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The Price of Things to Come: The Great Bacon Hoax of 2012


Some people have been calling it ‘the greatest panic of our time’ and for any self confessed bacon lover out there, which we have to admit is nearly all of us, this is definitely a very worrying issue; almost as bad as climate change or H5N1. The great bacon shortage of 2012 was first announced by a British Trade Organisation actually named ‘The Pig Association’ (so they must know what they’re on about), and their press release stated that ‘a shortage of bacon and pork was now unavoidable’. This was immediately pounced on by bacon lovers the world over and circulated the net in only a couple of days. There was panic. A shortage of bacon was unthinkable. Indeed, what do we put in our BLTs? Where do we get our fat and greasy recommended daily allowance from? What do we have with our Large Mike’s Bites Breakfast with extra bacon? Can we even contemplate how the world is going to change?

A bacon shortage would surely bring normal life to a standstill more than half a centimetre of snow sprinkled over Heathrow Airport. However, in the words of Lance Corporal  Jones from Dad’s Army (Who also happened to be a butcher!) ‘Don’t Panic!’ The whole situation has turned out to be hoax. It seems The Pig Association was simply trying to get us used to the idea that pork was going to cost a little more in the future. Don’t worry, not as much as a good steak but it will unfortunately increase. Mike’s Bikes Breakfasts with extra bacon may have to become a bit more of a luxury than a once a week tradition. The real reason is due to an actual crisis – drought. In Europe and the USA, this last summer has been one of the driest in living memory. Britain is obviously exempt from that rule (as seems to always be the case), but if you remember there was a small drought and a hose pipe ban in the southern counties around April and May. Countries ranging from Spain to Finland have only received around 25% of their average summer rainfall, and 62% of the USA are already experiencing drought. The effects are simple; drought damages the global corn crop, corn prices increase, pigs are fed corn, and so this means your ham chops and streaky bacon are going to cost a little more. There is no shortage, just a knock on cost to the consumer. Still I am a little upset that my bacon is going to cost more. I suppose it just means I’m going to have allocated more money from my car fuel to my emergency bacon fund.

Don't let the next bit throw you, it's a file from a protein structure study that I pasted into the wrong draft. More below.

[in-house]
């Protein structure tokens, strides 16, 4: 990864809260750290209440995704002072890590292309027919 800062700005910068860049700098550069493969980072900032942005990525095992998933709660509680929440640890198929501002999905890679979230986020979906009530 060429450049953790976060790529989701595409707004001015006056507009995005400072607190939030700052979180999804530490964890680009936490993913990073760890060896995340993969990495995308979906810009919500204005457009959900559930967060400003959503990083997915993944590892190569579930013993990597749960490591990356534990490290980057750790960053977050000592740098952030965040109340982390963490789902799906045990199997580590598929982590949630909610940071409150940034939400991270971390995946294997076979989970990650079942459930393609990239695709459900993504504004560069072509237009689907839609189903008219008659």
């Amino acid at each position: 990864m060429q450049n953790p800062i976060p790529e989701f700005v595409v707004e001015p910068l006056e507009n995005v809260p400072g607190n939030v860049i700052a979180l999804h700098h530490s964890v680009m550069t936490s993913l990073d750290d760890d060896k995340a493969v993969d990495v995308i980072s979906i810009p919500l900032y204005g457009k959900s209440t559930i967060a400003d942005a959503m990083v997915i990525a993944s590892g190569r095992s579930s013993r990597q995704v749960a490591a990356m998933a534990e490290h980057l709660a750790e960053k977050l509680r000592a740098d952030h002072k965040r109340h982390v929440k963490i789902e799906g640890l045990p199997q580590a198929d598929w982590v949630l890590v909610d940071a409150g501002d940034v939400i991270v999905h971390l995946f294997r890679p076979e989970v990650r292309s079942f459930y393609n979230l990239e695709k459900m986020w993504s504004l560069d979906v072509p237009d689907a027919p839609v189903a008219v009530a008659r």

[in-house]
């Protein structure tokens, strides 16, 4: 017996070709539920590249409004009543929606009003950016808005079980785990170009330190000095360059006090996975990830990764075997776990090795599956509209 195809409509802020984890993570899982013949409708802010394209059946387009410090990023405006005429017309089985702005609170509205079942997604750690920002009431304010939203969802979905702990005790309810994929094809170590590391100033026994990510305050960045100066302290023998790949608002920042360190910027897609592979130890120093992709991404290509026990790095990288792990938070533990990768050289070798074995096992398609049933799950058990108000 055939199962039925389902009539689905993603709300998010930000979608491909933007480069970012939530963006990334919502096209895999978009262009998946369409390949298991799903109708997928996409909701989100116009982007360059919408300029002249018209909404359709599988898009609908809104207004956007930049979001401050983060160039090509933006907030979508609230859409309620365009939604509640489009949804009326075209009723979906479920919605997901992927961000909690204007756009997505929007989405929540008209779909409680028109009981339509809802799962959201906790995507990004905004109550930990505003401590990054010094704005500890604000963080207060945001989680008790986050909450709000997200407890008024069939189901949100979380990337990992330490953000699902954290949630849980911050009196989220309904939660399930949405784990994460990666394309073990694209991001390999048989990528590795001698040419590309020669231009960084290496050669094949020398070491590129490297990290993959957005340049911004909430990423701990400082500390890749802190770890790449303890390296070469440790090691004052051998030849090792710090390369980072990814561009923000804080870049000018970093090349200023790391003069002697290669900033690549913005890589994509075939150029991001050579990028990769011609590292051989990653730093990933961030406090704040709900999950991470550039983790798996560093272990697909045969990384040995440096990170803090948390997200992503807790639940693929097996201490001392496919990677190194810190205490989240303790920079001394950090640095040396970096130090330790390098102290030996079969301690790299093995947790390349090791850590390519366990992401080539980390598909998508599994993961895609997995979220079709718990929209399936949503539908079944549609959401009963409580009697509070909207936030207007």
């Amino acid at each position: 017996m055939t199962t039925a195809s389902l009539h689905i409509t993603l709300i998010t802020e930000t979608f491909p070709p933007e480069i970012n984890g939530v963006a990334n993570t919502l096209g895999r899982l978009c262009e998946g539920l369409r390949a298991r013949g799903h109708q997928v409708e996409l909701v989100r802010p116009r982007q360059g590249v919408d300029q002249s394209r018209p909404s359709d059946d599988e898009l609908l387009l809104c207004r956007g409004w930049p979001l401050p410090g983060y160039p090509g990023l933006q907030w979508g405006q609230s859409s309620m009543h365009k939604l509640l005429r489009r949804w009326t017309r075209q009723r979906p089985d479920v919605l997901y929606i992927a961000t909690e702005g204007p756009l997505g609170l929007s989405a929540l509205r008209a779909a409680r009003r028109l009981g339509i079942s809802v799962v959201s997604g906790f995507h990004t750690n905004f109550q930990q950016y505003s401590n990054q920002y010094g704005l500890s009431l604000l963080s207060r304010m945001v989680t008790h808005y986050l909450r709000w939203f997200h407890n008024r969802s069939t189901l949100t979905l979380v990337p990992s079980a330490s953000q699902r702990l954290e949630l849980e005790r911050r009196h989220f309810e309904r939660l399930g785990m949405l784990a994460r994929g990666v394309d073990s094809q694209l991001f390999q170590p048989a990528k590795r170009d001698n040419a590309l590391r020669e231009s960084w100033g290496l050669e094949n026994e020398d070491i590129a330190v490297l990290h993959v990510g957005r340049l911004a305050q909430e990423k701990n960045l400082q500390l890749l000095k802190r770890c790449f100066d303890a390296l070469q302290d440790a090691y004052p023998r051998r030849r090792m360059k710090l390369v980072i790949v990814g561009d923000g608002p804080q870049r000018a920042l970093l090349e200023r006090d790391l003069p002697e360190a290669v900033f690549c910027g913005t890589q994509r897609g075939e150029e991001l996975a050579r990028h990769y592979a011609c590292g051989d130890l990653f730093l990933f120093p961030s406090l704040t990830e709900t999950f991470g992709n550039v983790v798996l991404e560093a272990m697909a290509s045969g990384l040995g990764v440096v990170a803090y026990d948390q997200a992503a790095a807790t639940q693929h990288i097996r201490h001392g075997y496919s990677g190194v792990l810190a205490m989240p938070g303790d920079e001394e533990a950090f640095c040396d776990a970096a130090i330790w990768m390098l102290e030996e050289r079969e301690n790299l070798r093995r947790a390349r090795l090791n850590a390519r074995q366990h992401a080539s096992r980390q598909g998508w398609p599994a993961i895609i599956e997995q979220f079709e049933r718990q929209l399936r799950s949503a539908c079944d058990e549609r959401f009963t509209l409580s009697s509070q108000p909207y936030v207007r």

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LJ Taylor

Senior Editor

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